ELIZABETHTOWN - New federal regulations regarding road signage will equate to an expense of nearly $1.9 million for taxpayers in Essex County, according to the county's top highway official.
Essex County Department of Public Works Superintendent Tony Lavigne met with the county's DPW committee at its April 19 meeting, and expressed his concern regarding regulations enacted in December by the Federal Highway Administration (FHWA).
"We are currently in the process of changing all the county signs to meet the new federal standard," said Lavigne.
The regulations require the replacement of signs which have outlived their shelf-life for reflectivity. Lavigne said the county is working to replace an estimated 12,000 such signs on county and town roads in Essex County through the next four years, which will equate to a $1.2 million pricetag for municipalities.
In addition, recent changes to the regulations stipulate that rectangular signs with either a chevron or a large directional arrow are "recommended" to be used on curves where the advisory speed is 10 mph less than the speed limit and "required" where the difference is 15 mph or more.
To conform with the changes, Lavigne said 2,750 new signs will have to be placed at roughly 1,100 county road curves that previously had none, at a cost of $274,250. He estimated 3,750 new signs on town roads with a cost of $401,250, for a total of $695,500.
And that's just the up-front cost. According to Lavigne, the DPW will be responsible for maintenance of the signs, which will mean the potential for added cost in future years.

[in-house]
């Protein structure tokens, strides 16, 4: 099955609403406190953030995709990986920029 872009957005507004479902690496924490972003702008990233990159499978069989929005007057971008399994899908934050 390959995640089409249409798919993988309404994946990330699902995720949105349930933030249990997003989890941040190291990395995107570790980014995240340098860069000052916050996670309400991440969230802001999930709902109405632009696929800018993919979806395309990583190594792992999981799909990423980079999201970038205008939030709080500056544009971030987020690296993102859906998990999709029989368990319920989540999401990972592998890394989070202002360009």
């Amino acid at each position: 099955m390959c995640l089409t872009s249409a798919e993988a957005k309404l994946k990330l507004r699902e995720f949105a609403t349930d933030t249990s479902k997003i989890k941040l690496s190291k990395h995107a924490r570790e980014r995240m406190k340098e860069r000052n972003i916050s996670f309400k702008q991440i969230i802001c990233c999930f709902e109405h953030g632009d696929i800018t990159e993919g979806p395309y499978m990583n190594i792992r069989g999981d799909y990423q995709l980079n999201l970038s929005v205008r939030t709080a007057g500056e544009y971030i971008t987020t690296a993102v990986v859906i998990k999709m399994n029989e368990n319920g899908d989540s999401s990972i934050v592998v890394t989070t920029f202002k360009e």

Lavigne said the changes in regulations will likely have little effect on traffic safety and are particularly burdensome to states in the Northeast where roads tend to have plenty of curves.
"Most of the roads in the Northeast were established before the advent of automobiles and therefore don't meet most engineering standards," he said.
Failing to replace the signs could put the municipalities at risk for lawsuits, Lavigne said, as counties and towns can be held liable for an accident if the signs are not in compliance with federal and state regulations.
Jay Supervisor and Board of Supervisors Chair Randy Douglas called the new regulations "another unfunded mandate that we can't afford in Essex County."
"Our hands are tied," he added. "If we don't comply, we could end up paying more in a lawsuit than we would for the signs themselves."
Westport Supervisor Dan Connell moved for a resolution to request an exemption from the regulations, which was passed unanimously by the committee.
Newcomb Supervisor George Canon likened the issue to a recent dispute arising from a FHWA initiative to bring the yellow-on-brown Adirondack signs into compliance with a white-on-brown standard used in other parks. Many local organizations and agencies opposed the change.
"We fought them and were able to retain our brown and yellow," Canon said.
Lavigne said he has been talking to highway superitendents in other nearby counties and towns, and hopes to spur widespread opposition to the new regulations.
"I do think it's going to get more vocal in the next few weeks as the word gets out," he said.